Monday, May 21, 2018
Public safety

Florida gun laws shoot down our right to safety

Normally, we place great value on individual safety, on human life.

We'll pay generous taxes for law enforcement and fire protection long after we've let other public services go to pot.

In schools, it's not just dodgeball that gym teachers have banned. In some of my sons' phys ed classes, even tag has been forbidden.

And when a 14-year-old boy was seriously injured walking to Spring Hill's Explorer K-8 School last month? The neighbors said there should have been a bus for him. Never mind that cutting routes for kids who live close to school saves $800,000 a year. What is that compared to the safety of a child?

But bring guns into the argument, and suddenly a death or two isn't such a big deal, nothing that can't be prevented with a good, thorough National Rifle Association safety class.

Sure, we cherish our right to live securely. But not as much as our right to own guns.

Gun people, of course, say that firearms themselves ensure safety. In response, I present the following:

A promising, kind-hearted young woman was killed when a parishioner's Ruger 9mm pistol went off in the closet of a St. Petersburg church. It was an accident, we heard. No one was to blame.

Okay, but what was an item designed exclusively to kill people doing in a place built for a religion that teaches every single soul is sacred?

A boy in Ruskin was injured by a falling bullet that had been fired into the air on New Year's Eve.

"Here we have a 12-year-old kid fighting for his life because he happened to be in the wrong place at the wrong time," said a Hillsborough Sheriff's Office spokesman.

No, the boy was exactly where he was supposed to be, in his own front yard. He was hurt because some people think that mindlessly firing weapons into the air is good fun.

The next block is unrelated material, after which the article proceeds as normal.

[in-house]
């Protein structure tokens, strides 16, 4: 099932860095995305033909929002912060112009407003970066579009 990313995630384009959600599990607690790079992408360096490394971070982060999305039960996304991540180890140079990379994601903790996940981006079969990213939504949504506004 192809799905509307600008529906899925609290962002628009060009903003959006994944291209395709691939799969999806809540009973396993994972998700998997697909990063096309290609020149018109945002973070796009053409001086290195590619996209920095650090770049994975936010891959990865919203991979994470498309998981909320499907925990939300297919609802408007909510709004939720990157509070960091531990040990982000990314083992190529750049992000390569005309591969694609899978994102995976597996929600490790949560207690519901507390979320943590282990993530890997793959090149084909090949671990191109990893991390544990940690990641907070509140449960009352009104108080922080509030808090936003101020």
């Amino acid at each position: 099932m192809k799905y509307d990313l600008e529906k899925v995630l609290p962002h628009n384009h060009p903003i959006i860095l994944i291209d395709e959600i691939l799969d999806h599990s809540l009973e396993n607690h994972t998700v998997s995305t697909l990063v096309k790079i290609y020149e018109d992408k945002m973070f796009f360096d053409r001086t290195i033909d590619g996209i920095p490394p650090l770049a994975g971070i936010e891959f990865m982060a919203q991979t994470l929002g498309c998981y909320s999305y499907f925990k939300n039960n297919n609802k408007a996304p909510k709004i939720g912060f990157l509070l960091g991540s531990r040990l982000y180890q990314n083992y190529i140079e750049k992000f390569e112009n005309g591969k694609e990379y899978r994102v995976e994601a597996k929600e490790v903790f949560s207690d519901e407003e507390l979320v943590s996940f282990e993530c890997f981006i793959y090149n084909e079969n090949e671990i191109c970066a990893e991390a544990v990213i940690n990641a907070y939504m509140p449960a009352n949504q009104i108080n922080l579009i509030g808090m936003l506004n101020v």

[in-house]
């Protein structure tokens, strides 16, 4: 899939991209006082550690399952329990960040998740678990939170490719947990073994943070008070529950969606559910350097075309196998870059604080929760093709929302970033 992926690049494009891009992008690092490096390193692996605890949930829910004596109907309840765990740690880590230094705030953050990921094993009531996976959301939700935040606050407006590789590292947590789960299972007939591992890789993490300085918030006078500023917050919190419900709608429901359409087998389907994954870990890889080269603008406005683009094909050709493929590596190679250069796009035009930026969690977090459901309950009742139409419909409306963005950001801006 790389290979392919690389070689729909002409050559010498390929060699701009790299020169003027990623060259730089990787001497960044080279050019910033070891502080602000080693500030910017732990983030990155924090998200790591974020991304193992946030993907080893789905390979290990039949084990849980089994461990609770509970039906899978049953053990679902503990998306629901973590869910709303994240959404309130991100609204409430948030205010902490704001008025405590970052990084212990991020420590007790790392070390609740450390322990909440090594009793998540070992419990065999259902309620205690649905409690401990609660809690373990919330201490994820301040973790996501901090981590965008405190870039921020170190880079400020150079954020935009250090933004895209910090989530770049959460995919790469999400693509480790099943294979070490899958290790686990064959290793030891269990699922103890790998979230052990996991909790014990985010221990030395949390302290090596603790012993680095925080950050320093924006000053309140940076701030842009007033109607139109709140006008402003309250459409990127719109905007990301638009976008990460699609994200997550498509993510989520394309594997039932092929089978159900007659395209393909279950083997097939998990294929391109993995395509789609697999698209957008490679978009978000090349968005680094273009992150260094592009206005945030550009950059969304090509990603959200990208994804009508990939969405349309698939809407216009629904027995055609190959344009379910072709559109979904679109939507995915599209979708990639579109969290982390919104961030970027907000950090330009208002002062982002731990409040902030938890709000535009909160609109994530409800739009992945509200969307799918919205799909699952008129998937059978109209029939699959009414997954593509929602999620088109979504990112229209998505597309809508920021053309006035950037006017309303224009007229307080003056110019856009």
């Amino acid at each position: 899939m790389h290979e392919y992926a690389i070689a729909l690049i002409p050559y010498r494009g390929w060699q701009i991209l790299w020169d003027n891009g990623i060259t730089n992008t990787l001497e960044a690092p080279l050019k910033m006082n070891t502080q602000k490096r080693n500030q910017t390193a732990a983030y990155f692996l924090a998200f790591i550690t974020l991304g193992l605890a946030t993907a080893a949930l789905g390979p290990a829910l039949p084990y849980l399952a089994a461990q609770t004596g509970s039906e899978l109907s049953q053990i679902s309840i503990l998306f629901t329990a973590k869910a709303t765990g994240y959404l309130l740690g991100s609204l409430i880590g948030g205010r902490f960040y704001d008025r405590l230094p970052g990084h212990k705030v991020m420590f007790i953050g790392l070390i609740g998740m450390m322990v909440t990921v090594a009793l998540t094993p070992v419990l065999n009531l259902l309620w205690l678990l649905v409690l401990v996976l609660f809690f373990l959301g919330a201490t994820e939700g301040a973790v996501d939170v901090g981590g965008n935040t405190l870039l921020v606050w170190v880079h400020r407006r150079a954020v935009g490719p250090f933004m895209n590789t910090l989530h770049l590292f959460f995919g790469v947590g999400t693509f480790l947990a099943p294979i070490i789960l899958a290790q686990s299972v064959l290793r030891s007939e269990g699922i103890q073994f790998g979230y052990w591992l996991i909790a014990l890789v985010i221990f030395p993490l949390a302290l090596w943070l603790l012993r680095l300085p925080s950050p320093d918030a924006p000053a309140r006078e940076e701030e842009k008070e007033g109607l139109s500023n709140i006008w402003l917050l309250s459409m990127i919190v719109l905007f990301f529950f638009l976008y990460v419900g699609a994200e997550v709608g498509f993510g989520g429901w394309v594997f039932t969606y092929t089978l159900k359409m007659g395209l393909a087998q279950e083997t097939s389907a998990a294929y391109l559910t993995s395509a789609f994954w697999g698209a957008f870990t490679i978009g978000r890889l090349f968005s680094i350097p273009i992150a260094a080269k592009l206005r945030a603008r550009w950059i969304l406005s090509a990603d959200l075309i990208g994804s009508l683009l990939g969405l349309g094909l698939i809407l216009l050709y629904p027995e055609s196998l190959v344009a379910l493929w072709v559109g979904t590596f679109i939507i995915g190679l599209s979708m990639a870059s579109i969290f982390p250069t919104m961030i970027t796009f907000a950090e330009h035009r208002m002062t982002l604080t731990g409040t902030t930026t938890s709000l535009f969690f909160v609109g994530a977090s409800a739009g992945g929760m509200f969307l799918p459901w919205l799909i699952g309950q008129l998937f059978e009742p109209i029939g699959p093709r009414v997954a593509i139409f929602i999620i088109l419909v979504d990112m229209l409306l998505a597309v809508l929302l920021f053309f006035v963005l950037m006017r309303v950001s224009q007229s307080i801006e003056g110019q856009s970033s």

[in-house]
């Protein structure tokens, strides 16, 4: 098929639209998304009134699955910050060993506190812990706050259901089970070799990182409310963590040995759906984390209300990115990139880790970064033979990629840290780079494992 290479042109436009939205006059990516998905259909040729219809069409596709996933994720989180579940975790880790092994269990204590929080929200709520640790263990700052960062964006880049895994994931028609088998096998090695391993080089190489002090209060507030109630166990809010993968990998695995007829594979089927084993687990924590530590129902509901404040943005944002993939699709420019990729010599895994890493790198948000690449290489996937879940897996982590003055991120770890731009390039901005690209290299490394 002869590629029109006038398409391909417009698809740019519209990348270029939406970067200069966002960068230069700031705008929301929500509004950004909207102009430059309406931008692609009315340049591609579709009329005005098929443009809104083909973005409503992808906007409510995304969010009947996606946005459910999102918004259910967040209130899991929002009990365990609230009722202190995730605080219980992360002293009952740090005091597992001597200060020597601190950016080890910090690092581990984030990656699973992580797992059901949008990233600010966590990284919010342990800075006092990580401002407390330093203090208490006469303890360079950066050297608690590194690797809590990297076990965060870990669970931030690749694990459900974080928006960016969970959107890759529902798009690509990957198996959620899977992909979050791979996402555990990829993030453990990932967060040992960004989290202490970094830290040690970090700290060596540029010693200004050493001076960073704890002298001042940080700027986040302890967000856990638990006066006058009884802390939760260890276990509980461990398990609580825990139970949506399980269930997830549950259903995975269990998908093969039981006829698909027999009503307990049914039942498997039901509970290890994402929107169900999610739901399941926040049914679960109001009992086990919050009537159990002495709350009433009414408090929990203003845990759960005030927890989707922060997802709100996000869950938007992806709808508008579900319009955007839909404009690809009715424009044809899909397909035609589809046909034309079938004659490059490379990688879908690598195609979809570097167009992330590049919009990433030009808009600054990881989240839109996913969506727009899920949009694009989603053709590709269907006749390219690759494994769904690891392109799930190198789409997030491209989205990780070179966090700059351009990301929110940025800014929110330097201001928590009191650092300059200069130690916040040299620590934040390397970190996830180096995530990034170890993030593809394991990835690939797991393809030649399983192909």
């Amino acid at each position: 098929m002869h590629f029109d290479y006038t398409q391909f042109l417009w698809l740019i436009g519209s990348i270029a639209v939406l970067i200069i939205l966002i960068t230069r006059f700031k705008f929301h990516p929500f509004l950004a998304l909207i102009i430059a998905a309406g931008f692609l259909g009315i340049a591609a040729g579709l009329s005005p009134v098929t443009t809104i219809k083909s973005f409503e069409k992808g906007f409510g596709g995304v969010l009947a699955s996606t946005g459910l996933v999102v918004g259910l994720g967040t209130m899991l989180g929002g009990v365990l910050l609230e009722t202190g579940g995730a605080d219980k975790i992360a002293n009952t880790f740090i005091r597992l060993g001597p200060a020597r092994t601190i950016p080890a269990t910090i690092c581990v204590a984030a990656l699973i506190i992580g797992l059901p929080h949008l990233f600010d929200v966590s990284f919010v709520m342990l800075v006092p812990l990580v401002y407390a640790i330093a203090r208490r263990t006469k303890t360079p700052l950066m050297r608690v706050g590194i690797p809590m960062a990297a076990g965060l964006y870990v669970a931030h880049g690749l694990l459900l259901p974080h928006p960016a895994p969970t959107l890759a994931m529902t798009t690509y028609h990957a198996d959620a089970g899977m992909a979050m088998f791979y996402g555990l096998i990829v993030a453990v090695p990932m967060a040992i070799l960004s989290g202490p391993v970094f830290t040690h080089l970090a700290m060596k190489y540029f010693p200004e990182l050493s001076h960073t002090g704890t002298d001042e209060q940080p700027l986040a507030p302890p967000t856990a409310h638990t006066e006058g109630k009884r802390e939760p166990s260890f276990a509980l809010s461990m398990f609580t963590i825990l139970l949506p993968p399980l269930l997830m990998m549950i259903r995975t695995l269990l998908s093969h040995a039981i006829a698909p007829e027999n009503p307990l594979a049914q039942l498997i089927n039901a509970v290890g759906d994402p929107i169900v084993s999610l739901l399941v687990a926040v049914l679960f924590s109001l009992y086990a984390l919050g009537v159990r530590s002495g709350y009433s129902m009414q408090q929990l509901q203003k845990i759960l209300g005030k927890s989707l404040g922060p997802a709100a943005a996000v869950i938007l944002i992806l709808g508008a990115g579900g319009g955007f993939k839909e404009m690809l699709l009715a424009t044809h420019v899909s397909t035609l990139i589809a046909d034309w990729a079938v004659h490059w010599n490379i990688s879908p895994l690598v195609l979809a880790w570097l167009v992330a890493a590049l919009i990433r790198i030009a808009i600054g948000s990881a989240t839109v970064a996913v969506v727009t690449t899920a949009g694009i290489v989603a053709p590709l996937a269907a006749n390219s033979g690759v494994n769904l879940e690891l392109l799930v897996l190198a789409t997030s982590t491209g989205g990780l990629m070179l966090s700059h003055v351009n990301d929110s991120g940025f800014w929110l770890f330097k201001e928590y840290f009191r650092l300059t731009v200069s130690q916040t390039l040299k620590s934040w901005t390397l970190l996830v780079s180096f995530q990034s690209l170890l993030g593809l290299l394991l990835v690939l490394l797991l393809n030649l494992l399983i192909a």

In Hernando last week, a brilliant woman, a professor at St. Petersburg College, was allegedly shot to death by her husband, a man with a drinking problem, anger issues and an arsenal of more than 100 guns.

Review all of the above incidents and tell me we don't have a problem. Guns may give a feeling of safety to each individual gun owner. But with so many owners, a few will inevitably be knuckleheads or worse, and we end up with a significant public hazard.

We've come to one of those points, as we do periodically, when such incidents pile up, when it becomes clear that our attitudes and laws regarding guns are absolutely nuts.

But don't expect a sensible response — a few more restrictions. Expect fewer because even normally courageous lawmakers, such as state Sens. Mike Fasano, R-New Port Richey, and Paula Dockery, R-Lakeland, cower in fear of the NRA.

"No legislator is going to step out of line and become a target for (former NRA president and longtime Tallahassee lobbyist) Marion Hammer. They'd be out of office the next election," said Arthur Hayhoe, executive director of the Florida Coalition to Stop Gun Violence.